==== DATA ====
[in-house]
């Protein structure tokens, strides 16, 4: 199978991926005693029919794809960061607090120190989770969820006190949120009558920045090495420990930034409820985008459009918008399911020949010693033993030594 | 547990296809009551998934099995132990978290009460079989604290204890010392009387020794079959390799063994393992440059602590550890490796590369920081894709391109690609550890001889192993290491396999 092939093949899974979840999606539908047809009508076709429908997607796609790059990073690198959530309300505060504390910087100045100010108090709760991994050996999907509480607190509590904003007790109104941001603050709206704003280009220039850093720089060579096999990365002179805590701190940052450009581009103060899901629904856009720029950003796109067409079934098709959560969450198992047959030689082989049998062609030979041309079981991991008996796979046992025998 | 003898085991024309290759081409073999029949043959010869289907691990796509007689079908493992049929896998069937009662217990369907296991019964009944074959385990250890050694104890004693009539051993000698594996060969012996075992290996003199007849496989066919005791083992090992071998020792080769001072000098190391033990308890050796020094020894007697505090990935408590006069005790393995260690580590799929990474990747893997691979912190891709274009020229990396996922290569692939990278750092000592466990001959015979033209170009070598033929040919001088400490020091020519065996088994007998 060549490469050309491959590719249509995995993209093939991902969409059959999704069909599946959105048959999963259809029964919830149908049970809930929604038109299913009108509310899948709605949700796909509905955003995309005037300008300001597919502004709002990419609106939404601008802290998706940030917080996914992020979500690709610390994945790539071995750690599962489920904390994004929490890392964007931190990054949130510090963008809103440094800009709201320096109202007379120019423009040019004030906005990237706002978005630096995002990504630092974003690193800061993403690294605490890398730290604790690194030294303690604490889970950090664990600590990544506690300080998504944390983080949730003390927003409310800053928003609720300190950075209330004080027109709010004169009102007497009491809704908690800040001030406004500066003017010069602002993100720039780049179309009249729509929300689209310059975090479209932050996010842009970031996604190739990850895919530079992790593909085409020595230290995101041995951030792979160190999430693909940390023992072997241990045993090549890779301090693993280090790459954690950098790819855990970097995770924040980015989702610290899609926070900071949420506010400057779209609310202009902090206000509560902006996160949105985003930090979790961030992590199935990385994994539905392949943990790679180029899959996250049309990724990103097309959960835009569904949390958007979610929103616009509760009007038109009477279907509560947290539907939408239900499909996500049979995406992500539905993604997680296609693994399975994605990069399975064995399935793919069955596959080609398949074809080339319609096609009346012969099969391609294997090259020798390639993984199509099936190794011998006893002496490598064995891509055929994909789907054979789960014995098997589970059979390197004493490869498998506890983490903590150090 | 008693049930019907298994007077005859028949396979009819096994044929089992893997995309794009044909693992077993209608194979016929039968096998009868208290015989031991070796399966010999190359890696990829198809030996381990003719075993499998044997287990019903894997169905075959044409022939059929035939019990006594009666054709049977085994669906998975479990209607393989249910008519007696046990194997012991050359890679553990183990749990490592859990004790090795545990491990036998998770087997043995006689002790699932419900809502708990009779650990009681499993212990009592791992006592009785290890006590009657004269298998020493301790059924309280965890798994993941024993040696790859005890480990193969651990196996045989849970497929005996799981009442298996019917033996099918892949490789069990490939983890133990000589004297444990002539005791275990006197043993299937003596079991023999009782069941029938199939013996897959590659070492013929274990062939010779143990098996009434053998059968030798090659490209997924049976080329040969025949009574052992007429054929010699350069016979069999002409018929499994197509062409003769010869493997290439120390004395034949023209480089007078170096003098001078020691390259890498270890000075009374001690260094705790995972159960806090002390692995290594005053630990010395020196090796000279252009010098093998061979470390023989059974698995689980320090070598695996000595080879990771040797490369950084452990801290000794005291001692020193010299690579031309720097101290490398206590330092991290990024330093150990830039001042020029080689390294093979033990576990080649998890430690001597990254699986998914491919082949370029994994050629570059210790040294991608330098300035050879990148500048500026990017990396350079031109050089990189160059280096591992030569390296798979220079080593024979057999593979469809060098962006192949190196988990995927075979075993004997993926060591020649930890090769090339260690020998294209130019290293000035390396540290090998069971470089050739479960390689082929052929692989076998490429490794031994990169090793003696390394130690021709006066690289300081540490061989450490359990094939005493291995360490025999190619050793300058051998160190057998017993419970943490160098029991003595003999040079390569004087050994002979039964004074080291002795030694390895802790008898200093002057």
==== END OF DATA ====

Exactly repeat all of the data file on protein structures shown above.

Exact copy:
[in-house]
């Protein structure tokens, strides 16, 4: 199978991926005693029919794809960061607090120190989770969820006190949120009558920045090495420990930034409820985008459009918008399911020949010693033993030594 | 547990296809009551998934099995132990978290009460079989604290204890010392009387020794079959390799063994393992440059602590550890490796590369920081894709391109690609550890001889192993290491396999 092939093949899974979840999606539908047809009508076709429908997607796609790059990073690198959530309300505060504390910087100045100010108090709760991994050996999907509480607190509590904003007790109104941001603050709206704003280009220039850093720089060579096999990365002179805590701190940052450009581009103060899901629904856009720029950003796109067409079934098709959560969450198992047959030689082989049998062609030979041309079981991991008996796979046992025998 | 003898085991024309290759081409073999029949043959010869289907691990796509007689079908493992049929896998069937009662217990369907296991019964009944074959385990250890050694104890004693009539051993000698594996060969012996075992290996003199007849496989066919005791083992090992071998020792080769001072000098190391033990308890050796020094020894007697505090990935408590006069005790393995260690580590799929990474990747893997691979912190891709274009020229990396996922290569692939990278750092000592466990001959015979033209170009070598033929040919001088400490020091020519065996088994007998 060549490469050309491959590719249509995995993209093939991902969409059959999704069909599946959105048959999963259809029964919830149908049970809930929604038109299913009108509310899948709605949700796909509905955003995309005037300008300001597919502004709002990419609106939404601008802290998706940030917080996914992020979500690709610390994945790539071995750690599962489920904390994004929490890392964007931190990054949130510090963008809103440094800009709201320096109202007379120019423009040019004030906005990237706002978005630096995002990504630092974003690193800061993403690294605490890398730290604790690194030294303690604490889970950090664990600590990544506690300080998504944390983080949730003390927003409310800053928003609720300190950075209330004080027109709010004169009102007497009491809704908690800040001030406004500066003017010069602002993100720039780049179309009249729509929300689209310059975090479209932050996010842009970031996604190739990850895919530079992790593909085409020595230290995101041995951030792979160190999430693909940390023992072997241990045993090549890779301090693993280090790459954690950098790819855990970097995770924040980015989702610290899609926070900071949420506010400057779209609310202009902090206000509560902006996160949105985003930090979790961030992590199935990385994994539905392949943990790679180029899959996250049309990724990103097309959960835009569904949390958007979610929103616009509760009007038109009477279907509560947290539907939408239900499909996500049979995406992500539905993604997680296609693994399975994605990069399975064995399935793919069955596959080609398949074809080339319609096609009346012969099969391609294997090259020798390639993984199509099936190794011998006893002496490598064995891509055929994909789907054979789960014995098997589970059979390197004493490869498998506890983490903590150090 | 008693049930019907298994007077005859028949396979009819096994044929089992893997995309794009044909693992077993209608194979016929039968096998009868208290015989031991070796399966010999190359890696990829198809030996381990003719075993499998044997287990019903894997169905075959044409022939059929035939019990006594009666054709049977085994669906998975479990209607393989249910008519007696046990194997012991050359890679553990183990749990490592859990004790090795545990491990036998998770087997043995006689002790699932419900809502708990009779650990009681499993212990009592791992006592009785290890006590009657004269298998020493301790059924309280965890798994993941024993040696790859005890480990193969651990196996045989849970497929005996799981009442298996019917033996099918892949490789069990490939983890133990000589004297444990002539005791275990006197043993299937003596079991023999009782069941029938199939013996897959590659070492013929274990062939010779143990098996009434053998059968030798090659490209997924049976080329040969025949009574052992007429054929010699350069016979069999002409018929499994197509062409003769010869493997290439120390004395034949023209480089007078170096003098001078020691390259890498270890000075009374001690260094705790995972159960806090002390692995290594005053630990010395020196090796000279252009010098093998061979470390023989059974698995689980320090070598695996000595080879990771040797490369950084452990801290000794005291001692020193010299690579031309720097101290490398206590330092991290990024330093150990830039001042020029080689390294093979033990576990080649998890430690001597990254699986998914491919082949370029994994050629570059210790040294991608330098300035050879990148500048500026990017990396350079031109050089990189160059280096591992030569390296798979220079080593024979057999593979469809060098962006192949190196988990995927075979075993004997993926060591020649930890090769090339260690020998294209130019290293000035390396540290090998069971470089050739479960390689082929052929692989076998490429490794031994990169090793003696390394130690021709006066690289300081540490061989450490359990094939005493291995360490025999190619050793300058051998160190057998017993419970943490160098029991003595003999040079390569004087050994002979039964004074080291002795030694390895802790008898200093002057």